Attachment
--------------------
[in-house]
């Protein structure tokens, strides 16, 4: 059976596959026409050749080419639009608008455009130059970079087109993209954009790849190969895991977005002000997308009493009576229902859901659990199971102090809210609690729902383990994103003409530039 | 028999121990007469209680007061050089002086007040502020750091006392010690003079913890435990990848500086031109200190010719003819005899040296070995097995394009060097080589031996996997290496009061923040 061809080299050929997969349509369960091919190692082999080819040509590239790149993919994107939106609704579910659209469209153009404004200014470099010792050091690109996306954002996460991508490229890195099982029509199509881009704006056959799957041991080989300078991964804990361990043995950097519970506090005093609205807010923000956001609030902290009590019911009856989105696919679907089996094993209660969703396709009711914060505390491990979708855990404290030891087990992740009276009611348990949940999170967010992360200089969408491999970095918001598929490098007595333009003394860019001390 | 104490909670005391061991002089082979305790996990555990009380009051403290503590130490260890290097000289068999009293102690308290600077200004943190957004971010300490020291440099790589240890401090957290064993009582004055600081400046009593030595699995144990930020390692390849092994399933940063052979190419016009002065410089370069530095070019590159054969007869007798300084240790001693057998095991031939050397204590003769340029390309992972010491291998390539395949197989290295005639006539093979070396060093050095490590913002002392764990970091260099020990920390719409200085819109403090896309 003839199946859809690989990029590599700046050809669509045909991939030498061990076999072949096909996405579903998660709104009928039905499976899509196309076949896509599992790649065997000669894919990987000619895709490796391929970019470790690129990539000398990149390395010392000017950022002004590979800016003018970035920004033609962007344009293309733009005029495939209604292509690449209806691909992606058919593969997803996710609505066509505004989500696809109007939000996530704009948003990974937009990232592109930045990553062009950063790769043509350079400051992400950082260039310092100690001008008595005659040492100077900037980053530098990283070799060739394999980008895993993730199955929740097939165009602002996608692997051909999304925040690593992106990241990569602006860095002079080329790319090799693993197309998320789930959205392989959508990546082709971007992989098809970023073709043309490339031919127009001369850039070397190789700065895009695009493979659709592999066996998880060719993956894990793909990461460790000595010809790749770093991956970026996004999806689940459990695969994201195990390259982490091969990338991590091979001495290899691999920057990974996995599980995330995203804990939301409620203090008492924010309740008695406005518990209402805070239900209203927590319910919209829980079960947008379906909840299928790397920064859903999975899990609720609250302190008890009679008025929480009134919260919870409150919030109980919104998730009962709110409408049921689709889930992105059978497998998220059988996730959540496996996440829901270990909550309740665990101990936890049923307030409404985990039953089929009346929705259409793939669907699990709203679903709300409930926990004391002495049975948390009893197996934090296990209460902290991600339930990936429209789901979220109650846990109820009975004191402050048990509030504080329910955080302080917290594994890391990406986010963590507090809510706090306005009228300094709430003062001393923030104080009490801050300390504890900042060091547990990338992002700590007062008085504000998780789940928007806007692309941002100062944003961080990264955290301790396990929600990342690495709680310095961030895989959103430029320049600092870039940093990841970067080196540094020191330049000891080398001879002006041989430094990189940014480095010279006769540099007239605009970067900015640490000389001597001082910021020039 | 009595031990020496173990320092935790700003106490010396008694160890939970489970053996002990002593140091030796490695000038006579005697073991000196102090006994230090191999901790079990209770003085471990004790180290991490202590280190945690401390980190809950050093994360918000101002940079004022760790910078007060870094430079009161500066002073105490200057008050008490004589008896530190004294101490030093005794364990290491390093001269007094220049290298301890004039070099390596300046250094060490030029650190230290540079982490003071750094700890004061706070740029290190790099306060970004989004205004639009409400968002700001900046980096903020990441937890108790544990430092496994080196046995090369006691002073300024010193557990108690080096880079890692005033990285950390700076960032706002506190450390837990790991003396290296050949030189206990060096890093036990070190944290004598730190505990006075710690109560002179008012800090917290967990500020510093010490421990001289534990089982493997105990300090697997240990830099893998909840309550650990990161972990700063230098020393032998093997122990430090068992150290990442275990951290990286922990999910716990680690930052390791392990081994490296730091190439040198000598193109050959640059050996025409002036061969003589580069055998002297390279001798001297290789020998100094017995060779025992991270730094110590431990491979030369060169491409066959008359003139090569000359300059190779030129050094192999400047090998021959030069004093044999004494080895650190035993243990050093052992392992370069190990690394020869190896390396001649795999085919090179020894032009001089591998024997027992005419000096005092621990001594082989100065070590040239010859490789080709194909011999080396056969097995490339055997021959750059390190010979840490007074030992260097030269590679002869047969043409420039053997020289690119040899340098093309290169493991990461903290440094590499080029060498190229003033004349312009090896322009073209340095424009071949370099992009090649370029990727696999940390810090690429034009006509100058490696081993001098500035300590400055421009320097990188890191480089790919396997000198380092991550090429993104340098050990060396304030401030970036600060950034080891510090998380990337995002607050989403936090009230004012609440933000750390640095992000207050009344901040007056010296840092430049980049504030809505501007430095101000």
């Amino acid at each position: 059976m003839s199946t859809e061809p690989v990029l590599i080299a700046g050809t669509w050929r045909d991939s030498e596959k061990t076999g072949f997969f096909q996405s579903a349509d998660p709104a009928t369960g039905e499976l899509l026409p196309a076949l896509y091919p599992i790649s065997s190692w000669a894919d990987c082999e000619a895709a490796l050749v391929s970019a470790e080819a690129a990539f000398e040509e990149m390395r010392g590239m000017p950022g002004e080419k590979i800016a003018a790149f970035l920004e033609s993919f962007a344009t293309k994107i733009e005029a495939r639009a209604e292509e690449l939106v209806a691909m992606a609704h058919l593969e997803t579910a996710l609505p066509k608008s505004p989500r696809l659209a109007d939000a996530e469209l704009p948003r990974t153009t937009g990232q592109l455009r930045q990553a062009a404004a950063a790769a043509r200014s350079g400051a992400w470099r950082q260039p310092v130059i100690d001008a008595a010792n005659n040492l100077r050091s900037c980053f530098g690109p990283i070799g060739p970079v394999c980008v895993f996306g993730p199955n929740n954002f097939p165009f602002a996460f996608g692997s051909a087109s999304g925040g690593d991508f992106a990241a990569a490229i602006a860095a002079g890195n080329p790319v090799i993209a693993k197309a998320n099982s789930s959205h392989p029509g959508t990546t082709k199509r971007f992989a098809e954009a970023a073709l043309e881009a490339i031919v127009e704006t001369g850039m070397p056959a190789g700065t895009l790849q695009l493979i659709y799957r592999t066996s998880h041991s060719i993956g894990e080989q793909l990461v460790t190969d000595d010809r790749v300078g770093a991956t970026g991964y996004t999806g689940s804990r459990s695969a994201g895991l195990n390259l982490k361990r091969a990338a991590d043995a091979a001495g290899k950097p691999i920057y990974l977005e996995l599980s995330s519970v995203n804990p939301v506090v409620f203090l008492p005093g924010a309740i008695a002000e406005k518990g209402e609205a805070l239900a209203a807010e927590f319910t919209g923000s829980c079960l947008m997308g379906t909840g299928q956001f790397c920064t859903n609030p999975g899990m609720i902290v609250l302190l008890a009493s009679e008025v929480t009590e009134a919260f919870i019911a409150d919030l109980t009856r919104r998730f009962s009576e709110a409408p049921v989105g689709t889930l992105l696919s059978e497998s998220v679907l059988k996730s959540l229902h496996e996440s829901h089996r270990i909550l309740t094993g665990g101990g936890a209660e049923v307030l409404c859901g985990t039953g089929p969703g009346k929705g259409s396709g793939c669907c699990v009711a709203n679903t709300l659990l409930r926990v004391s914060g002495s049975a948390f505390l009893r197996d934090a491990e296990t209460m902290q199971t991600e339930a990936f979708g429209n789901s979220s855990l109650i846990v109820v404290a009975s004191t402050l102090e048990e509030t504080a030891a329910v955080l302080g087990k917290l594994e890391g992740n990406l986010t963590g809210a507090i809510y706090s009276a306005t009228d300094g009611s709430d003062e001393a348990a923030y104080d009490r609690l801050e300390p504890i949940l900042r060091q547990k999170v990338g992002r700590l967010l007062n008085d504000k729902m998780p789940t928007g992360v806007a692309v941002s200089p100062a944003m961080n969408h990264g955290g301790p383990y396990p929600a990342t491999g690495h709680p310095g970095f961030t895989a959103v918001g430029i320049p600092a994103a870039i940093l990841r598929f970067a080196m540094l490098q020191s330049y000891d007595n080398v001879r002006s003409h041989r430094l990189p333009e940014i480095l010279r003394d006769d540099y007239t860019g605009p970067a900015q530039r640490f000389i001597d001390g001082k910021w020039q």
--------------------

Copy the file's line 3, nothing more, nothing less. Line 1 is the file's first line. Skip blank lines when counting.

């Amino acid at each position: 059976m003839s199946t859809e061809p690989v990029l590599i080299a700046g050809t669509w050929r045909d991939s030498e596959k061990t076999g072949f997969f096909q996405s579903a349509d998660p709104a009928t369960g039905e499976l899509l026409p196309a076949l896509y091919p599992i790649s065997s190692w000669a894919d990987c082999e000619a895709a490796l050749v391929s970019a470790e080819a690129a990539f000398e040509e990149m390395r010392g590239m000017p950022g002004e080419k590979i800016a003018a790149f970035l920004e033609s993919f962007a344009t293309k994107i733009e005029a495939r639009a209604e292509e690449l939106v209806a691909m992606a609704h058919l593969e997803t579910a996710l609505p066509k608008s505004p989500r696809l659209a109007d939000a996530e469209l704009p948003r990974t153009t937009g990232q592109l455009r930045q990553a062009a404004a950063a790769a043509r200014s350079g400051a992400w470099r950082q260039p310092v130059i100690d001008a008595a010792n005659n040492l100077r050091s900037c980053f530098g690109p990283i070799g060739p970079v394999c980008v895993f996306g993730p199955n929740n954002f097939p165009f602002a996460f996608g692997s051909a087109s999304g925040g690593d991508f992106a990241a990569a490229i602006a860095a002079g890195n080329p790319v090799i993209a693993k197309a998320n099982s789930s959205h392989p029509g959508t990546t082709k199509r971007f992989a098809e954009a970023a073709l043309e881009a490339i031919v127009e704006t001369g850039m070397p056959a190789g700065t895009l790849q695009l493979i659709y799957r592999t066996s998880h041991s060719i993956g894990e080989q793909l990461v460790t190969d000595d010809r790749v300078g770093a991956t970026g991964y996004t999806g689940s804990r459990s695969a994201g895991l195990n390259l982490k361990r091969a990338a991590d043995a091979a001495g290899k950097p691999i920057y990974l977005e996995l599980s995330s519970v995203n804990p939301v506090v409620f203090l008492p005093g924010a309740i008695a002000e406005k518990g209402e609205a805070l239900a209203a807010e927590f319910t919209g923000s829980c079960l947008m997308g379906t909840g299928q956001f790397c920064t859903n609030p999975g899990m609720i902290v609250l302190l008890a009493s009679e008025v929480t009590e009134a919260f919870i019911a409150d919030l109980t009856r919104r998730f009962s009576e709110a409408p049921v989105g689709t889930l992105l696919s059978e497998s998220v679907l059988k996730s959540l229902h496996e996440s829901h089996r270990i909550l309740t094993g665990g101990g936890a209660e049923v307030l409404c859901g985990t039953g089929p969703g009346k929705g259409s396709g793939c669907c699990v009711a709203n679903t709300l659990l409930r926990v004391s914060g002495s049975a948390f505390l009893r197996d934090a491990e296990t209460m902290q199971t991600e339930a990936f979708g429209n789901s979220s855990l109650i846990v109820v404290a009975s004191t402050l102090e048990e509030t504080a030891a329910v955080l302080g087990k917290l594994e890391g992740n990406l986010t963590g809210a507090i809510y706090s009276a306005t009228d300094g009611s709430d003062e001393a348990a923030y104080d009490r609690l801050e300390p504890i949940l900042r060091q547990k999170v990338g992002r700590l967010l007062n008085d504000k729902m998780p789940t928007g992360v806007a692309v941002s200089p100062a944003m961080n969408h990264g955290g301790p383990y396990p929600a990342t491999g690495h709680p310095g970095f961030t895989a959103v918001g430029i320049p600092a994103a870039i940093l990841r598929f970067a080196m540094l490098q020191s330049y000891d007595n080398v001879r002006s003409h041989r430094l990189p333009e940014i480095l010279r003394d006769d540099y007239t860019g605009p970067a900015q530039r640490f000389i001597d001390g001082k910021w020039q």